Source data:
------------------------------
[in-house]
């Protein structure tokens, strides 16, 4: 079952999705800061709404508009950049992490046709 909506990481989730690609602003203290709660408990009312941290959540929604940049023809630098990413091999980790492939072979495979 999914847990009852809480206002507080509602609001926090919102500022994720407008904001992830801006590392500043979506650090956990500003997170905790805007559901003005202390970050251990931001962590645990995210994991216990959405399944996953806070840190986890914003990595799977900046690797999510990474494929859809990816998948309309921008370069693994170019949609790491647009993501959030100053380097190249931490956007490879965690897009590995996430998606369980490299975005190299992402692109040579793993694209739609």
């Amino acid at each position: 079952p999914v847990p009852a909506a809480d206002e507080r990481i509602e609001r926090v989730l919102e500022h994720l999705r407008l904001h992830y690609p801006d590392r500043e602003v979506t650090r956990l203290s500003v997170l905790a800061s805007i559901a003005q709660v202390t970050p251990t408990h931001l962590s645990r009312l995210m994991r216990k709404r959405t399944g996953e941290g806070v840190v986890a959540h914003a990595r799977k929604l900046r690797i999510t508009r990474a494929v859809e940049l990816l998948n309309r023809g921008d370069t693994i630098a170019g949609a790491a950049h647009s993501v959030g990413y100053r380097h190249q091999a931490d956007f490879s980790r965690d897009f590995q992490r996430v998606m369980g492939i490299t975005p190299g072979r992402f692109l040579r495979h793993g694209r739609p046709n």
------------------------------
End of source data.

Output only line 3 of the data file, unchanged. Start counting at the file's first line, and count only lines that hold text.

């Amino acid at each position: 079952p999914v847990p009852a909506a809480d206002e507080r990481i509602e609001r926090v989730l919102e500022h994720l999705r407008l904001h992830y690609p801006d590392r500043e602003v979506t650090r956990l203290s500003v997170l905790a800061s805007i559901a003005q709660v202390t970050p251990t408990h931001l962590s645990r009312l995210m994991r216990k709404r959405t399944g996953e941290g806070v840190v986890a959540h914003a990595r799977k929604l900046r690797i999510t508009r990474a494929v859809e940049l990816l998948n309309r023809g921008d370069t693994i630098a170019g949609a790491a950049h647009s993501v959030g990413y100053r380097h190249q091999a931490d956007f490879s980790r965690d897009f590995q992490r996430v998606m369980g492939i490299t975005p190299g072979r992402f692109l040579r495979h793993g694209r739609p046709n």